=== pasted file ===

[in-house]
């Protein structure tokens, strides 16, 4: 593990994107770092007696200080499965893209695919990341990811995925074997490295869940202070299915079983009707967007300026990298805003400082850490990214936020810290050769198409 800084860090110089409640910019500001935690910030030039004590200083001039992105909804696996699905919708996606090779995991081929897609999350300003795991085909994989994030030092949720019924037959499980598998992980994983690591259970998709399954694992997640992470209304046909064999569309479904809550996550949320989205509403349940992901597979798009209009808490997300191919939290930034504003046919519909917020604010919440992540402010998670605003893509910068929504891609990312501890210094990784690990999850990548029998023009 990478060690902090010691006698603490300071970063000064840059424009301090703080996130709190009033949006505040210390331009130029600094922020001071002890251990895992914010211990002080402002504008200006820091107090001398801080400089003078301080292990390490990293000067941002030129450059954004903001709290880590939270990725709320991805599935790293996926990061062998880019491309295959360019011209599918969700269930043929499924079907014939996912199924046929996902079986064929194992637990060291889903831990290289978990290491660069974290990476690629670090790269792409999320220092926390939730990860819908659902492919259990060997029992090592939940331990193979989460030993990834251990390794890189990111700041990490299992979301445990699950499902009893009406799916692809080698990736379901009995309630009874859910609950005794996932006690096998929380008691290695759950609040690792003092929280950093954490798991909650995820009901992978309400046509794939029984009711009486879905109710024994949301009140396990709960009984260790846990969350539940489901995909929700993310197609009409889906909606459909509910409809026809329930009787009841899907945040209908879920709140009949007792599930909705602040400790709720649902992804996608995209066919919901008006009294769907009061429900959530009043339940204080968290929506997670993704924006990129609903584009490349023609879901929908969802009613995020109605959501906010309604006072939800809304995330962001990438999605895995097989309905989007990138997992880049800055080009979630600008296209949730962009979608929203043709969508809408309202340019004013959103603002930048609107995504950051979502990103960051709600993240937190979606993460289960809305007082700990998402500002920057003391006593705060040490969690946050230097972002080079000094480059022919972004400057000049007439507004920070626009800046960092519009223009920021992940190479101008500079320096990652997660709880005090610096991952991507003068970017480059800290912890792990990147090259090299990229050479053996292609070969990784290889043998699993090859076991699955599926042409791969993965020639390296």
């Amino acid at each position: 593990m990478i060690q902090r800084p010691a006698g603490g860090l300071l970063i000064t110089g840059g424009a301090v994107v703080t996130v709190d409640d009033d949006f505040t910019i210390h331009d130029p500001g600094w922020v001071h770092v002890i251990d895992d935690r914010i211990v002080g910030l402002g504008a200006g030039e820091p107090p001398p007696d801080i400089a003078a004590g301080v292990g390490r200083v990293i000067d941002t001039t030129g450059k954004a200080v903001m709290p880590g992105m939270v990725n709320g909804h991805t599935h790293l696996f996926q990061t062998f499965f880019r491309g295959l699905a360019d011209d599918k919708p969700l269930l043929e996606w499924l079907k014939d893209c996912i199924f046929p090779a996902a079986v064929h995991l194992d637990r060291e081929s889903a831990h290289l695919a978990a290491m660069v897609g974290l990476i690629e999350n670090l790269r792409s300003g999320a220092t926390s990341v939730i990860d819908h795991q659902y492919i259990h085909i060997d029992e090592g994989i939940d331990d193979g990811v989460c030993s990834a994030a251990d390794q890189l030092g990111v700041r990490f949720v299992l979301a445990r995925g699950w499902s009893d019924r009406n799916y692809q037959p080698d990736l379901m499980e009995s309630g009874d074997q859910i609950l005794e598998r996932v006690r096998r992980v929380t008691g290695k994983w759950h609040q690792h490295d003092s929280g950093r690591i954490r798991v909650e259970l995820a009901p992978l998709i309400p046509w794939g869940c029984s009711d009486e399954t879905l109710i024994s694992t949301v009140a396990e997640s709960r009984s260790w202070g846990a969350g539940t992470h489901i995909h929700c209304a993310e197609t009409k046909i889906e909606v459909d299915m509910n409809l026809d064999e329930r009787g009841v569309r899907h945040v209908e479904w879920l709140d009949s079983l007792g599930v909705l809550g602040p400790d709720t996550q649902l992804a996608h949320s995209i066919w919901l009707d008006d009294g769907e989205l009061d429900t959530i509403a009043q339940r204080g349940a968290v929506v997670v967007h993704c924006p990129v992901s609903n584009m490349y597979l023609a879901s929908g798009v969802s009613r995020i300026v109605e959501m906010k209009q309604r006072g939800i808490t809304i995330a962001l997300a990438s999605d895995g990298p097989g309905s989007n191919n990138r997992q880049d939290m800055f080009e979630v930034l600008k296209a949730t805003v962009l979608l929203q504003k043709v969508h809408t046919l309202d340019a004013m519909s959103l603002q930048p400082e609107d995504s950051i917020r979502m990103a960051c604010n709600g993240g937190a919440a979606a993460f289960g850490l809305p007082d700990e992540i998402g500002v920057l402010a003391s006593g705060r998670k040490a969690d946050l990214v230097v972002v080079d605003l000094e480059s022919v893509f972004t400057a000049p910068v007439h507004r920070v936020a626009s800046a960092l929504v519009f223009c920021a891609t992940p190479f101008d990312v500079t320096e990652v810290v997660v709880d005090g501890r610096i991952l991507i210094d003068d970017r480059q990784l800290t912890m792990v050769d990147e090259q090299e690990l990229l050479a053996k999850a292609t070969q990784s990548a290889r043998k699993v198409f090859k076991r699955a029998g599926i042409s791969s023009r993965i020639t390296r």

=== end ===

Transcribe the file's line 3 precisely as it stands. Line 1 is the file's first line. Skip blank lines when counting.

């Amino acid at each position: 593990m990478i060690q902090r800084p010691a006698g603490g860090l300071l970063i000064t110089g840059g424009a301090v994107v703080t996130v709190d409640d009033d949006f505040t910019i210390h331009d130029p500001g600094w922020v001071h770092v002890i251990d895992d935690r914010i211990v002080g910030l402002g504008a200006g030039e820091p107090p001398p007696d801080i400089a003078a004590g301080v292990g390490r200083v990293i000067d941002t001039t030129g450059k954004a200080v903001m709290p880590g992105m939270v990725n709320g909804h991805t599935h790293l696996f996926q990061t062998f499965f880019r491309g295959l699905a360019d011209d599918k919708p969700l269930l043929e996606w499924l079907k014939d893209c996912i199924f046929p090779a996902a079986v064929h995991l194992d637990r060291e081929s889903a831990h290289l695919a978990a290491m660069v897609g974290l990476i690629e999350n670090l790269r792409s300003g999320a220092t926390s990341v939730i990860d819908h795991q659902y492919i259990h085909i060997d029992e090592g994989i939940d331990d193979g990811v989460c030993s990834a994030a251990d390794q890189l030092g990111v700041r990490f949720v299992l979301a445990r995925g699950w499902s009893d019924r009406n799916y692809q037959p080698d990736l379901m499980e009995s309630g009874d074997q859910i609950l005794e598998r996932v006690r096998r992980v929380t008691g290695k994983w759950h609040q690792h490295d003092s929280g950093r690591i954490r798991v909650e259970l995820a009901p992978l998709i309400p046509w794939g869940c029984s009711d009486e399954t879905l109710i024994s694992t949301v009140a396990e997640s709960r009984s260790w202070g846990a969350g539940t992470h489901i995909h929700c209304a993310e197609t009409k046909i889906e909606v459909d299915m509910n409809l026809d064999e329930r009787g009841v569309r899907h945040v209908e479904w879920l709140d009949s079983l007792g599930v909705l809550g602040p400790d709720t996550q649902l992804a996608h949320s995209i066919w919901l009707d008006d009294g769907e989205l009061d429900t959530i509403a009043q339940r204080g349940a968290v929506v997670v967007h993704c924006p990129v992901s609903n584009m490349y597979l023609a879901s929908g798009v969802s009613r995020i300026v109605e959501m906010k209009q309604r006072g939800i808490t809304i995330a962001l997300a990438s999605d895995g990298p097989g309905s989007n191919n990138r997992q880049d939290m800055f080009e979630v930034l600008k296209a949730t805003v962009l979608l929203q504003k043709v969508h809408t046919l309202d340019a004013m519909s959103l603002q930048p400082e609107d995504s950051i917020r979502m990103a960051c604010n709600g993240g937190a919440a979606a993460f289960g850490l809305p007082d700990e992540i998402g500002v920057l402010a003391s006593g705060r998670k040490a969690d946050l990214v230097v972002v080079d605003l000094e480059s022919v893509f972004t400057a000049p910068v007439h507004r920070v936020a626009s800046a960092l929504v519009f223009c920021a891609t992940p190479f101008d990312v500079t320096e990652v810290v997660v709880d005090g501890r610096i991952l991507i210094d003068d970017r480059q990784l800290t912890m792990v050769d990147e090259q090299e690990l990229l050479a053996k999850a292609t070969q990784s990548a290889r043998k699993v198409f090859k076991r699955a029998g599926i042409s791969s023009r993965i020639t390296r």